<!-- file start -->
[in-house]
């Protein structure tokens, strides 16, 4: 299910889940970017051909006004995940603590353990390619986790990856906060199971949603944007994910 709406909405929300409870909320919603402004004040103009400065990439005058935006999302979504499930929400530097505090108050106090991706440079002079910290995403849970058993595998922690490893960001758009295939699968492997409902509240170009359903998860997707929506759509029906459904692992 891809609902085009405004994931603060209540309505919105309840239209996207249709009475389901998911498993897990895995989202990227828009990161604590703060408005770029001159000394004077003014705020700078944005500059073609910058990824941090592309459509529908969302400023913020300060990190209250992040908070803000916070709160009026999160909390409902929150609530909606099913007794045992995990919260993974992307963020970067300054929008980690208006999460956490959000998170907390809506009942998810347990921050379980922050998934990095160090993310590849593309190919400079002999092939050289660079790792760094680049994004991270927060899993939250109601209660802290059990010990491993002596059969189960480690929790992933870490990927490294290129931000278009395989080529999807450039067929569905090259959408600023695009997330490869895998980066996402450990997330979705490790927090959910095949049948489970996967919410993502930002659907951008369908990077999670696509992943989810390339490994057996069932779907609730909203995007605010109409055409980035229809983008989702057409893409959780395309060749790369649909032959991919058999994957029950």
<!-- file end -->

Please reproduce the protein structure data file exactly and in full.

[in-house]
């Protein structure tokens, strides 16, 4: 299910889940970017051909006004995940603590353990390619986790990856906060199971949603944007994910 709406909405929300409870909320919603402004004040103009400065990439005058935006999302979504499930929400530097505090108050106090991706440079002079910290995403849970058993595998922690490893960001758009295939699968492997409902509240170009359903998860997707929506759509029906459904692992 891809609902085009405004994931603060209540309505919105309840239209996207249709009475389901998911498993897990895995989202990227828009990161604590703060408005770029001159000394004077003014705020700078944005500059073609910058990824941090592309459509529908969302400023913020300060990190209250992040908070803000916070709160009026999160909390409902929150609530909606099913007794045992995990919260993974992307963020970067300054929008980690208006999460956490959000998170907390809506009942998810347990921050379980922050998934990095160090993310590849593309190919400079002999092939050289660079790792760094680049994004991270927060899993939250109601209660802290059990010990491993002596059969189960480690929790992933870490990927490294290129931000278009395989080529999807450039067929569905090259959408600023695009997330490869895998980066996402450990997330979705490790927090959910095949049948489970996967919410993502930002659907951008369908990077999670696509992943989810390339490994057996069932779907609730909203995007605010109409055409980035229809983008989702057409893409959780395309060749790369649909032959991919058999994957029950």